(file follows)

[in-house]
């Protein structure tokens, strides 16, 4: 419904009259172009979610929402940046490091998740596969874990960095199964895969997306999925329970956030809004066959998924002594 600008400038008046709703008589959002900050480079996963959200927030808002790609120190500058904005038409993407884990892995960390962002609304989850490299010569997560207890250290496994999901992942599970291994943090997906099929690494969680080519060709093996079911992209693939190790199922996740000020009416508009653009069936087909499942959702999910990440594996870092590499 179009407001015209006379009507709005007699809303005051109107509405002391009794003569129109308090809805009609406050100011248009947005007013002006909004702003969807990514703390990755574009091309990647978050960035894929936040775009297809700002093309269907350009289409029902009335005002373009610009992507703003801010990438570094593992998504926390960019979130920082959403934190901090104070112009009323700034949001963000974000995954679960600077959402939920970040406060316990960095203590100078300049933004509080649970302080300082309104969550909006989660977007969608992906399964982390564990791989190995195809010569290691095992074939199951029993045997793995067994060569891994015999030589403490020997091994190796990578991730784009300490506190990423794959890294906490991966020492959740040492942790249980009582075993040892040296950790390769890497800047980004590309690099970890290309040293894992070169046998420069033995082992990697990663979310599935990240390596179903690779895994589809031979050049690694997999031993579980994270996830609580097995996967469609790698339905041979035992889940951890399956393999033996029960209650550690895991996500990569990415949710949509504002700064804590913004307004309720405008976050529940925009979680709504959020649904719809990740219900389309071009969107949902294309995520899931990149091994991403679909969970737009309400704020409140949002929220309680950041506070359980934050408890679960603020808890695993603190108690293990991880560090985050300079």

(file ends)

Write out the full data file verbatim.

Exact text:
[in-house]
């Protein structure tokens, strides 16, 4: 419904009259172009979610929402940046490091998740596969874990960095199964895969997306999925329970956030809004066959998924002594 600008400038008046709703008589959002900050480079996963959200927030808002790609120190500058904005038409993407884990892995960390962002609304989850490299010569997560207890250290496994999901992942599970291994943090997906099929690494969680080519060709093996079911992209693939190790199922996740000020009416508009653009069936087909499942959702999910990440594996870092590499 179009407001015209006379009507709005007699809303005051109107509405002391009794003569129109308090809805009609406050100011248009947005007013002006909004702003969807990514703390990755574009091309990647978050960035894929936040775009297809700002093309269907350009289409029902009335005002373009610009992507703003801010990438570094593992998504926390960019979130920082959403934190901090104070112009009323700034949001963000974000995954679960600077959402939920970040406060316990960095203590100078300049933004509080649970302080300082309104969550909006989660977007969608992906399964982390564990791989190995195809010569290691095992074939199951029993045997793995067994060569891994015999030589403490020997091994190796990578991730784009300490506190990423794959890294906490991966020492959740040492942790249980009582075993040892040296950790390769890497800047980004590309690099970890290309040293894992070169046998420069033995082992990697990663979310599935990240390596179903690779895994589809031979050049690694997999031993579980994270996830609580097995996967469609790698339905041979035992889940951890399956393999033996029960209650550690895991996500990569990415949710949509504002700064804590913004307004309720405008976050529940925009979680709504959020649904719809990740219900389309071009969107949902294309995520899931990149091994991403679909969970737009309400704020409140949002929220309680950041506070359980934050408890679960603020808890695993603190108690293990991880560090985050300079």